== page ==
A Look at Ratings for the Recent Crop of Cable Series | Adweek A Look at Ratings for the Recent Crop of Cable Series | Adweek
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So How's That Summer Show Actually Doing?

A look at the potential staying power of four new cable series

USA Network's 'Common Law' might have some room to grow. | Photo: Hilary Bronwyn Gayle/USA Network

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Networks like nothing better than a big premiere. It gives you bragging rights for a whole day's news cycle if you have big enough numbers and can spin them convincingly. Here's the thing, though: By themselves, premiere ratings mean less than nothing in the life of a show. They mean the program's marketing was successful and that a large number of viewers were enticed to check it out, but there's no actual evidence that anyone actually likes the show until the following week. Here's a look at four high-profile series starts that have logged at least three episodes—enough to give us a better idea of how well they'll do into the future.

Longmire—A&E has the rare show that's gained ground in the coveted 18-49 demo since the premiere. The book-based, Western-themed police procedural pulled in 4.15 million total viewers and 986,000 in the demo when it premiered Sunday, June 10. This past Sunday, it actually broke 1 million viewers among 18-49-year-olds, with 1.16 million dollar demo watchers and almost no falloff among total viewers (4.10 million). The show saw some viewership declines this week (3.5 million and 868,000 in the demo, down quite a bit), with many of the absent viewers likely checking out the NBA finals game. Still, if the show can regain its standing in the demographic with no basketball to distract viewers, it's a likely bet for renewal.

Common LawUSA's new 10 p.m. Friday show saw gains from segment to segment, too, but it's a little later in the game for the cop dramedy, and the show's fluctuations over multiple segments give us a clearer sense of what its future is going to look like. It had just under 2.48 million to start on May 11, with 875,000 demo viewers. Over five segs, it's had a high of 2.51 million total and 932,000 demo viewers (Week 2), a low of 2.2 million total (Week 5) and 725,000 in the demo (Week 4), but it seems to be stabilizing just under the 800,000 viewer mark in the demographic. It ain't Burn Notice yet, but this one might have some room to grow.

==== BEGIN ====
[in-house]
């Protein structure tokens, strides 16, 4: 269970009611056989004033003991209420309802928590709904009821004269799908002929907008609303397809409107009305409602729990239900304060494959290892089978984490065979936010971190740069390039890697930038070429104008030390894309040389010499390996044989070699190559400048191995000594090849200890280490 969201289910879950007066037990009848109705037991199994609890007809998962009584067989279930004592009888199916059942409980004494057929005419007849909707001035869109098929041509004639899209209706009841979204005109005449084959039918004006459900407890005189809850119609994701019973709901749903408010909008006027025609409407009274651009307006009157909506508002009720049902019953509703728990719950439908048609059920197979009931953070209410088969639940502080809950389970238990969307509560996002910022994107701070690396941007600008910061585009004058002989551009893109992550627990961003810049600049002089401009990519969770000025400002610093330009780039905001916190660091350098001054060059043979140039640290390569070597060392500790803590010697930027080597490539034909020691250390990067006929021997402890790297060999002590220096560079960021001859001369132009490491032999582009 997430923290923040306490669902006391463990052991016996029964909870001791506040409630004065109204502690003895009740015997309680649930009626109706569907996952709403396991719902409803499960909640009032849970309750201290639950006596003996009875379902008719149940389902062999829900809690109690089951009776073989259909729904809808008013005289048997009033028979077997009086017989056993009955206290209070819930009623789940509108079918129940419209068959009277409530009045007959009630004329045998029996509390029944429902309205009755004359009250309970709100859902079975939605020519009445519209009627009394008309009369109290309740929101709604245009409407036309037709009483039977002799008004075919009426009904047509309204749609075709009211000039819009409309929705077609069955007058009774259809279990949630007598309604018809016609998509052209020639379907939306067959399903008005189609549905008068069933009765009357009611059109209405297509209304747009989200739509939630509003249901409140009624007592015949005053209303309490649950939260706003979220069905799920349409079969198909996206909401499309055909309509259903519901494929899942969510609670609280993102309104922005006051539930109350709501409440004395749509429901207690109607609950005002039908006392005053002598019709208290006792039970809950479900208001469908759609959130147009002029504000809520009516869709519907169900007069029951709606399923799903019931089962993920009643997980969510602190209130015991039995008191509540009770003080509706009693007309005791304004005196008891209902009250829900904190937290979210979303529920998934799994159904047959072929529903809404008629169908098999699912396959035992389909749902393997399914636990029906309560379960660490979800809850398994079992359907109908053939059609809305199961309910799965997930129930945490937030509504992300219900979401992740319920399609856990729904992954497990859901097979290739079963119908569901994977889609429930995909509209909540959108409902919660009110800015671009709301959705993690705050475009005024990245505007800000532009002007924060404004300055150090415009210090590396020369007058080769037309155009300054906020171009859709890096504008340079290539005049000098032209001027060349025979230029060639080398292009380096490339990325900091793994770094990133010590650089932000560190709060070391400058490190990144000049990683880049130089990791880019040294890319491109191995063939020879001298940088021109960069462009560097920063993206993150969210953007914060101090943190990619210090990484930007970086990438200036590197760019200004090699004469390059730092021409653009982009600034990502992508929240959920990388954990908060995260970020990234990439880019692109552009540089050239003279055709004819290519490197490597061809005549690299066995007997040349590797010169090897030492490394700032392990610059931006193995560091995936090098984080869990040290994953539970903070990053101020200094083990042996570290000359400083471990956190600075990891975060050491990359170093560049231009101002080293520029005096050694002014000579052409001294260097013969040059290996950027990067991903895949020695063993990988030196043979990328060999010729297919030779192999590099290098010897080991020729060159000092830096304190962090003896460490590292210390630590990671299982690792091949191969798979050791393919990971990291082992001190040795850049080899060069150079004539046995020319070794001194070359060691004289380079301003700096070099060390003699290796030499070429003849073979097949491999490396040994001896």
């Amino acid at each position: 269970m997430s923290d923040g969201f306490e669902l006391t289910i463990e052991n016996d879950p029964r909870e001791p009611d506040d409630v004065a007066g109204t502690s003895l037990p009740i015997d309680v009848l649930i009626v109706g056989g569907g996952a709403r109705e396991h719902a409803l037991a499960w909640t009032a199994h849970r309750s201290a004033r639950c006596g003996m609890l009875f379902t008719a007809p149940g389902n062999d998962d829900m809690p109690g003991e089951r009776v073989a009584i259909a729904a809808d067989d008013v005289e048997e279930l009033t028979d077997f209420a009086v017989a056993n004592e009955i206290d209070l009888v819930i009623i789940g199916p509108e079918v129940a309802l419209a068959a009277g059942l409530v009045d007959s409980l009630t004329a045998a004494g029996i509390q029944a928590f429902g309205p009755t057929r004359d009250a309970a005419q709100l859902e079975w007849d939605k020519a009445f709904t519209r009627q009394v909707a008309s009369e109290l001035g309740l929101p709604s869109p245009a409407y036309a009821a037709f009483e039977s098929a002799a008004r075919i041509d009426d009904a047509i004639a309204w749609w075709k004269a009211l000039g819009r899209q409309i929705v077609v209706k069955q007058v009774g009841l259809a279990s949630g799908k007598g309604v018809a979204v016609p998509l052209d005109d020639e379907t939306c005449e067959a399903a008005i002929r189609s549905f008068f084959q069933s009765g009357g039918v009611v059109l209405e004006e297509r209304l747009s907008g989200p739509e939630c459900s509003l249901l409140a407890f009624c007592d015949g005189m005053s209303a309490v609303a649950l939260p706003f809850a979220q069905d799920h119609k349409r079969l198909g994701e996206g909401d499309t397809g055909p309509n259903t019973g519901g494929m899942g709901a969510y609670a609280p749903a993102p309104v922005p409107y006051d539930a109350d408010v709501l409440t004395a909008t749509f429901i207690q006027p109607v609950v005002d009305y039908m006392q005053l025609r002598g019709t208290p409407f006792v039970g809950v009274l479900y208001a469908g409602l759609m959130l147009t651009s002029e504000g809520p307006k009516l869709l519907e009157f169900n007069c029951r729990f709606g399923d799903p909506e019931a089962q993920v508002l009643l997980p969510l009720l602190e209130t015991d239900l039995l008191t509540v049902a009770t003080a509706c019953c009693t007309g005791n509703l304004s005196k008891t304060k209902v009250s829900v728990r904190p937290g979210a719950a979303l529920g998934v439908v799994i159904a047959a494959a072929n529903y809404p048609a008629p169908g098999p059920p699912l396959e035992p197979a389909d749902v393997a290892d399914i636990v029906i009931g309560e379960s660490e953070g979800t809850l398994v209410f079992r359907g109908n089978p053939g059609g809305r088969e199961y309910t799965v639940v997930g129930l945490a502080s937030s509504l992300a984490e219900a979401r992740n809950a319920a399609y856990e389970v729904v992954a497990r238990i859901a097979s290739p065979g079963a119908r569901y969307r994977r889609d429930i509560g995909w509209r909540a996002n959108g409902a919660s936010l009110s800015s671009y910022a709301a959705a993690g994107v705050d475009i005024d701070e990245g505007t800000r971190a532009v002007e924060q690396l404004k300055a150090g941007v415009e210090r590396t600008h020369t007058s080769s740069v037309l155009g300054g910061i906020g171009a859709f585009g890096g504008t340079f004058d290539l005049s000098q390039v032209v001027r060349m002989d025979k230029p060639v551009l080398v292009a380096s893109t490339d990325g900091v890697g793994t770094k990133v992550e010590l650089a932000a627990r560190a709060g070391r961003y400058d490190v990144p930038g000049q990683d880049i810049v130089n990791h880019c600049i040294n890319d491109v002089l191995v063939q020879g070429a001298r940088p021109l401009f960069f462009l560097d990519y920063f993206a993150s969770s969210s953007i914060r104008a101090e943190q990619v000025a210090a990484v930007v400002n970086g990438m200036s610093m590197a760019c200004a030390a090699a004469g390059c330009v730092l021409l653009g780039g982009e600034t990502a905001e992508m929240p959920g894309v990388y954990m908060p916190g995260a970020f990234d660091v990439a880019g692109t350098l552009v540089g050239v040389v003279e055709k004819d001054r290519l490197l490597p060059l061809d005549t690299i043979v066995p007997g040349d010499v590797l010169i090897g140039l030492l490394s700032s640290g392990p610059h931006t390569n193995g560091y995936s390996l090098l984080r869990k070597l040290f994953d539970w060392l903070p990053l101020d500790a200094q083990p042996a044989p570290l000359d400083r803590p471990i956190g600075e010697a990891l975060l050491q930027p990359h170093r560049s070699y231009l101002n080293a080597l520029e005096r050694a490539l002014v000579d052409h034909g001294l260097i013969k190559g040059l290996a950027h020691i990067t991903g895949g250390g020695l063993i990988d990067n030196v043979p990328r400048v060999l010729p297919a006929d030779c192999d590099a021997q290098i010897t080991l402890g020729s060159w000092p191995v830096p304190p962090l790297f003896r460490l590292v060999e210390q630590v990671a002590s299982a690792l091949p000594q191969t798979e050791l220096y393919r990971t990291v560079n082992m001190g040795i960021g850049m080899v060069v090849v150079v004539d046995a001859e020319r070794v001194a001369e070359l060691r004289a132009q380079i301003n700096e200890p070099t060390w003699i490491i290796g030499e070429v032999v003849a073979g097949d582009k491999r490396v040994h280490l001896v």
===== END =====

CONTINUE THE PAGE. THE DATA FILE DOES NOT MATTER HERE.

Men at Work—TBS' much-ballyhooed Thursday comedy is in an odd position. It debuted on May 24 to a strong 2.65 million total viewers, 1.63 million of whom were in the all-important 18-49 demo. But it's been on a steady downhill slope since then. Its second episode saw the show's viewership fall to 2.28 million viewers, with 1.43 million in the demo. Episode 3 dropped another 10 percent to 2.05 million total and 1.27 million in the demo, and Episode 4 was down still further in total viewers to 1.87 million, 1.17 million in the demo. The downward trend continues: 1.74 million total, 1.14 in the demo as of this past week. TBS previewed a large slate of new shows at its upfront last month, but it's not looking great for this one if the declines continue. The next few weeks will tell if the show can hit bottom at a sustainable level (and demo viewers are really the only numbers that matter, and the show still has more than a million of them), or if it will pass competitors coming up the other way.

Mountain Men—History's offbeat new Thursday evening 10 p.m. unscripted series started May 31, and it's maintaining some initial traction. The first segment grabbed about 1.58 million demo viewers out of 3.90 million, and the second was in the same demo range with some falloff among total viewers, bringing the show to 3.47 million, with 1.57 million in the demo. The third dipped to 1.40 million (though total viewers were back up to 3.52 million). Those numbers have put the show in the top 25 cable broadcasts every week of its run so far.